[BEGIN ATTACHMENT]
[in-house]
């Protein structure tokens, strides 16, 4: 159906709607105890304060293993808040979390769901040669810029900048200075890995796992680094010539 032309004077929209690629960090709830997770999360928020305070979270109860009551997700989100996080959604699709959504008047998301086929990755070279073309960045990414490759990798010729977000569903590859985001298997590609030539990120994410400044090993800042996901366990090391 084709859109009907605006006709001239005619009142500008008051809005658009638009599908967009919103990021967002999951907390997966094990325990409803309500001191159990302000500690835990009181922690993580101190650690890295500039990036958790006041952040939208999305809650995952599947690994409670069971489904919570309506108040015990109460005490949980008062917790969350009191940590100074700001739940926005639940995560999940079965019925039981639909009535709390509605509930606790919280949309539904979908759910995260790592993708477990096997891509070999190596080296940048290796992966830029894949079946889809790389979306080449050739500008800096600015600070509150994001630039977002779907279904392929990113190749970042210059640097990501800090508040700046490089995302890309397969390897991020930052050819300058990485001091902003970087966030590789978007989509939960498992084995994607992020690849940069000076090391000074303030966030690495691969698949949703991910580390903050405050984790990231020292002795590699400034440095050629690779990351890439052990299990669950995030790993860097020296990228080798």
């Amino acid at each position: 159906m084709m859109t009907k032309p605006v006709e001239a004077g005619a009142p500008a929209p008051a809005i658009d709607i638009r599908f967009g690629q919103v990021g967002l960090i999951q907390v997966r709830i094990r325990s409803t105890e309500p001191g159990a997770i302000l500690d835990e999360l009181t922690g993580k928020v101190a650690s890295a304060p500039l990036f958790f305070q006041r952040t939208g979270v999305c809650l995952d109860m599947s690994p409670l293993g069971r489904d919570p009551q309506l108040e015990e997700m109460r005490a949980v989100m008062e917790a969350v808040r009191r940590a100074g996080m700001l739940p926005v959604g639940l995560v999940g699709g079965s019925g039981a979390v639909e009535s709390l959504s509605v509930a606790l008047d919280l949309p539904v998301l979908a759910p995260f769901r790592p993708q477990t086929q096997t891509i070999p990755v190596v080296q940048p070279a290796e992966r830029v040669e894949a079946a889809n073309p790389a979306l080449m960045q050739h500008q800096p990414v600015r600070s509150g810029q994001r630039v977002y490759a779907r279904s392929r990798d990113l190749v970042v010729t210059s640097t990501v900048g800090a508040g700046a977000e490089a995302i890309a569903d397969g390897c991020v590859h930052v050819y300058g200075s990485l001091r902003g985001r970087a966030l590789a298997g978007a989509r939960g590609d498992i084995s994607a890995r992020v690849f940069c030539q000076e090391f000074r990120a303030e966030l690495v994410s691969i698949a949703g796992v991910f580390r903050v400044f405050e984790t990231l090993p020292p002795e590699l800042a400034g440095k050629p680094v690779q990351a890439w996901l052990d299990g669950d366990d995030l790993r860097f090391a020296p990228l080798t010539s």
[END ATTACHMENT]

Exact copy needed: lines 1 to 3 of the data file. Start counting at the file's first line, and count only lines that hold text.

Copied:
[in-house]
């Protein structure tokens, strides 16, 4: 159906709607105890304060293993808040979390769901040669810029900048200075890995796992680094010539 032309004077929209690629960090709830997770999360928020305070979270109860009551997700989100996080959604699709959504008047998301086929990755070279073309960045990414490759990798010729977000569903590859985001298997590609030539990120994410400044090993800042996901366990090391 084709859109009907605006006709001239005619009142500008008051809005658009638009599908967009919103990021967002999951907390997966094990325990409803309500001191159990302000500690835990009181922690993580101190650690890295500039990036958790006041952040939208999305809650995952599947690994409670069971489904919570309506108040015990109460005490949980008062917790969350009191940590100074700001739940926005639940995560999940079965019925039981639909009535709390509605509930606790919280949309539904979908759910995260790592993708477990096997891509070999190596080296940048290796992966830029894949079946889809790389979306080449050739500008800096600015600070509150994001630039977002779907279904392929990113190749970042210059640097990501800090508040700046490089995302890309397969390897991020930052050819300058990485001091902003970087966030590789978007989509939960498992084995994607992020690849940069000076090391000074303030966030690495691969698949949703991910580390903050405050984790990231020292002795590699400034440095050629690779990351890439052990299990669950995030790993860097020296990228080798």
């Amino acid at each position: 159906m084709m859109t009907k032309p605006v006709e001239a004077g005619a009142p500008a929209p008051a809005i658009d709607i638009r599908f967009g690629q919103v990021g967002l960090i999951q907390v997966r709830i094990r325990s409803t105890e309500p001191g159990a997770i302000l500690d835990e999360l009181t922690g993580k928020v101190a650690s890295a304060p500039l990036f958790f305070q006041r952040t939208g979270v999305c809650l995952d109860m599947s690994p409670l293993g069971r489904d919570p009551q309506l108040e015990e997700m109460r005490a949980v989100m008062e917790a969350v808040r009191r940590a100074g996080m700001l739940p926005v959604g639940l995560v999940g699709g079965s019925g039981a979390v639909e009535s709390l959504s509605v509930a606790l008047d919280l949309p539904v998301l979908a759910p995260f769901r790592p993708q477990t086929q096997t891509i070999p990755v190596v080296q940048p070279a290796e992966r830029v040669e894949a079946a889809n073309p790389a979306l080449m960045q050739h500008q800096p990414v600015r600070s509150g810029q994001r630039v977002y490759a779907r279904s392929r990798d990113l190749v970042v010729t210059s640097t990501v900048g800090a508040g700046a977000e490089a995302i890309a569903d397969g390897c991020v590859h930052v050819y300058g200075s990485l001091r902003g985001r970087a966030l590789a298997g978007a989509r939960g590609d498992i084995s994607a890995r992020v690849f940069c030539q000076e090391f000074r990120a303030e966030l690495v994410s691969i698949a949703g796992v991910f580390r903050v400044f405050e984790t990231l090993p020292p002795e590699l800042a400034g440095k050629p680094v690779q990351a890439w996901l052990d299990g669950d366990d995030l790993r860097f090391a020296p990228l080798t010539s």